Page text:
### Vi-a Outage Probability

Fig. 2 plots the outage probability of three users versus SNR for a simulation setting with , , , , , and BPCU. The theoretical analysis curves of outage probability for users with pSIC are plotted according to (1). It is obvious that the Monte Carlo simulation outage probability curves excellently agree with analytical results across the entire average SNR range. The asymptotic outage probability converges to the analytical expressions given in (4), which proves the effectiveness of our theoretical derivation. As can be seen from the figure that the outage performance of the nearest user () is higher than that of the distant users ( and ). This is due to the fact that the nearby user attains the higher diversity order, which verifies the insights in Remark 2. Another observation is that the outage behaviors of IRS-NOMA with pSIC are superior than that of IRS-OMA (12), AF relaying [35] and FD/HD relaying  [36, Eq. (7) and Eq. (8)]. The reasons are that: 1) IRS-NOMA can realize much better user fairness than IRS-OMA for multiple users; 2) FD DF relay suffers from loop interference due to signal leakage and needs the advanced loop interference cancellation technologies, which will lead to the higher cost; and 3) IRS-NOMA operates in the FD mode provides the more spectrum efficient than HD DF relaying.

Fig. 3 plots the outage probability of three users versus SNR for a simulation setting with , , , , , and BPCU. The exact and approximate analyses curves of outage probability for users with ipSIC are plotted by (1) and (3), respectively. The simulation results matches closely with the theoretical analysis. The important observation is that the outage probability of distant users with ipSIC converge to an error floor in the high SNR regime and thus obtain a zero diversity order. The reason is that there is the residual interference from ipSIC for IRS-NOMA. This phenomenon is also confirmed by the conclusions in Remark 1. Additionally, it is worth noting that the farthest user () does not carry out the SIC operation, since it has the worst channel conditions. Compared to the benchmarks in Fig. 2, we observe that IRS-NOMA with ipSIC is also capable of achieving the lower outage behaviors. Certainly, with the value of residual interference increasing, the achieved outage probability of IRS-NOMA converges to the worst error floors. As a result, it is important to consider the influence of ipSIC on the network performance for IRS-NOMA in the practical scenario.

Fig. 4 plots the outage probability versus SNR for a simulation system with different reflecting elements of IRS and dB. One can observe that the setting of the reflecting elements for IRS-NOMA is significant to provide the network performance. With increasing the number of reflecting elements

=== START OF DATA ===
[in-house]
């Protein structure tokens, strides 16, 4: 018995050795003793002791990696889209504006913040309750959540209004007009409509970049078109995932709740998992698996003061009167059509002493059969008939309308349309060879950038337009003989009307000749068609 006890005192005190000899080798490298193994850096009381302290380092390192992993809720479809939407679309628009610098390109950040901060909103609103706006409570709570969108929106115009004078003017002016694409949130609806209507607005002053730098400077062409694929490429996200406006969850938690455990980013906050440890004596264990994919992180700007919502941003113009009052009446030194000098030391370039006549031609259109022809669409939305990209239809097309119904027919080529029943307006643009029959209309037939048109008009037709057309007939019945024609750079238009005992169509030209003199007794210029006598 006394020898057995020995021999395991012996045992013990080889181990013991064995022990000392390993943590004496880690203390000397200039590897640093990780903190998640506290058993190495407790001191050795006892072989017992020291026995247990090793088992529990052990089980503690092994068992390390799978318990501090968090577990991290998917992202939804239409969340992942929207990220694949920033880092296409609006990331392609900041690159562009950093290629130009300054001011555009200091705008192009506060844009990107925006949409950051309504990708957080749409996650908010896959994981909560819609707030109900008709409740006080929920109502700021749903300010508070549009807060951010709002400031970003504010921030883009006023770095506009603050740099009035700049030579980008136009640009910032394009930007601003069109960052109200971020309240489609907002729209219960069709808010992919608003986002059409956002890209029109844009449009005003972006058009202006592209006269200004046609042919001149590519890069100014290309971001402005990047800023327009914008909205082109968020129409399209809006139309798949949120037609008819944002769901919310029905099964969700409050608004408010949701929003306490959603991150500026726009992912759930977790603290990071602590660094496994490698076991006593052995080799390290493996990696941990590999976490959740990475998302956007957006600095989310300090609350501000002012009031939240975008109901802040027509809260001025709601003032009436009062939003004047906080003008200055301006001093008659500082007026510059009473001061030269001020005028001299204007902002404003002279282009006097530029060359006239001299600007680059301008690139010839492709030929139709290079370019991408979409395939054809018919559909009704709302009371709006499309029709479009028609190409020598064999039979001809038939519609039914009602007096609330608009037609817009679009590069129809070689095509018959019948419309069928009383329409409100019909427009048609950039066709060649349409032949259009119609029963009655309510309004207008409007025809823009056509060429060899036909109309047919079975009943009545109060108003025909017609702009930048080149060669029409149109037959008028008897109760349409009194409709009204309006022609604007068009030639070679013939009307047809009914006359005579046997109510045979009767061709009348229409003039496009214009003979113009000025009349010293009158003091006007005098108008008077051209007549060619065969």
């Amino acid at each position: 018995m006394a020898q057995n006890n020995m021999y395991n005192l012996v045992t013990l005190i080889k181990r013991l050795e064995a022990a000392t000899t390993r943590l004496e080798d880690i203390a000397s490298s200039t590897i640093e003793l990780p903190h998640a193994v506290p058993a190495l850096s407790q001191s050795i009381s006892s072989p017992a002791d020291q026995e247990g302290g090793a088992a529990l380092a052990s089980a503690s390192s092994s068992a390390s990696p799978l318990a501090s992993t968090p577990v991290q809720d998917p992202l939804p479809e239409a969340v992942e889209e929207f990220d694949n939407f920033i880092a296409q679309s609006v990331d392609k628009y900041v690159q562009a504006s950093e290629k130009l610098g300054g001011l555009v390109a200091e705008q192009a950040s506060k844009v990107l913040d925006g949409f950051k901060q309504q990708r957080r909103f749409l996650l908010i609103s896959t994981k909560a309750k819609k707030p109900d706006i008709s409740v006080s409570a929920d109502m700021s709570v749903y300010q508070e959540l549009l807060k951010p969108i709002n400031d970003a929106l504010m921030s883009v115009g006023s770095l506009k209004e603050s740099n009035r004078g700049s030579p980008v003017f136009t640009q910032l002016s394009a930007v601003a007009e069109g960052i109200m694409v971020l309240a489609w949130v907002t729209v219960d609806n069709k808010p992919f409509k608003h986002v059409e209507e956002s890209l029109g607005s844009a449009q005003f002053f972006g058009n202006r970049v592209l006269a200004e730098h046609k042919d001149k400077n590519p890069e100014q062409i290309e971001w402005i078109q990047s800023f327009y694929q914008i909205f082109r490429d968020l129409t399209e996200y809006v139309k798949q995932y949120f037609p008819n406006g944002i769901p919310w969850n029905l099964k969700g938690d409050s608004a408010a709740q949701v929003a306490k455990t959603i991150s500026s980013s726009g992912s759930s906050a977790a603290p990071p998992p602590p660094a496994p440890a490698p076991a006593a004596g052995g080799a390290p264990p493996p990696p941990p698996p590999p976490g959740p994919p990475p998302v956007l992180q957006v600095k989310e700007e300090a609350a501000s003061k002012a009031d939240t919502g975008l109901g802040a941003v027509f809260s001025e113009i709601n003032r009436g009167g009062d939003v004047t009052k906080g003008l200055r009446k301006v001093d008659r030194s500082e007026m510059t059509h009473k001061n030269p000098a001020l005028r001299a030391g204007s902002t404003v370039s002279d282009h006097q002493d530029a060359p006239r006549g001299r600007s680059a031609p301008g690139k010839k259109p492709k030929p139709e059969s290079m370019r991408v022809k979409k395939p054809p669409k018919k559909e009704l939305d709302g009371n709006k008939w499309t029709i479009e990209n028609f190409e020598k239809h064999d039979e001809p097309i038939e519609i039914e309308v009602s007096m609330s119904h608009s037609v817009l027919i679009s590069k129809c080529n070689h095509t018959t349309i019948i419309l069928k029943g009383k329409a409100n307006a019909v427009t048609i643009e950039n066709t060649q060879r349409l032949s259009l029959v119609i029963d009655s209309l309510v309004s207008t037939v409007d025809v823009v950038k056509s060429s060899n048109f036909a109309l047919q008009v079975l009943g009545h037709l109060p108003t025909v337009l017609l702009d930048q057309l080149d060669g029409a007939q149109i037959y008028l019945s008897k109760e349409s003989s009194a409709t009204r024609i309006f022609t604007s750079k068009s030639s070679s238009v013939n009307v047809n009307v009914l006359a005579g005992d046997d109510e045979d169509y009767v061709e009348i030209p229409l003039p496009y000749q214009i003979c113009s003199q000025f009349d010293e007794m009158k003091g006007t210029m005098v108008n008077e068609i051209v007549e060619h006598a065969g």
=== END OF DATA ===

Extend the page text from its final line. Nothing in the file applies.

, the lower outage probabilities are attained for multiple users. This behaviors are caused by the fact that the application of IRS to NOMA networks provides a new degree of freedom to enhance the wireless link performance. This phenomenon is also certificate the completion of

Remark 2, where both the number of reflecting elements and channel ordering determine the slope of outage probability for IRS-NOMA. Another observation is that all outage probability curves of each user have the same slopes, which manifests that the diversity orders of users are the same. This appearance demonstrates the insight we derived from the analytical results given by (4).

Fig. 5 plots the outage probability versus SNR for a simulation setting with , , , , , BPCU and dB. The approximated outage probability curves of users are plotted corresponding to (4), which match precisely with the simulation results. As can be observed from the figure that as the number of reflecting elements increases, the outage probability of users is becoming much smaller. The main reason behind this is that IRS-NOMA with 1-bit coding provides much more diversity orders given by Remark 2. It is worth mentioning that the outage probability curves of each user has a different diversity order, which confirms the analytical result derived in (4). Fig. 6 plots the outage probability versus SNR with the different target rate for , , and . One can observe that adjusting the target rate of users largely affect the outage performance. With the values of target rate increasing, the outage behaviors of users for IRS-NOMA networks are becoming much worse, which is in line with the conventional NOMA networks [7].

To illustrate the impact of IRS’s deployment on the performance, Fig. 7 plots the outage probability as a function of the normalized distance between the BS and users, with , , , , BPCU, BPCU. We can observe that when the IRS is deployed closely to BS, the outage performance of non-orthogonal users is becoming much better. This phenomenon can be explained that the IRS can receive the clear LoS signals from the BS for the purpose of maximizing its received signal power. As the IRS departs from BS, the LoS deteriorates and outage probability of users increases seriously. When the IRS is in the middle of the BS and users, the worst outage behaviors of users are attained in the IRS-NOMA networks. This is due to the fact that the IRS is neither closed to the BS nor to users. After this point, the performance begins to improve again. This is because that the IRS is close to NOMA users and enhance the reflecting signals received by users. Such an outage behavior can be useful to establish an optimal deployment of IRS in NOMA networks. As a consequence, the deployment scenarios of IRS should take into account some practical constraints.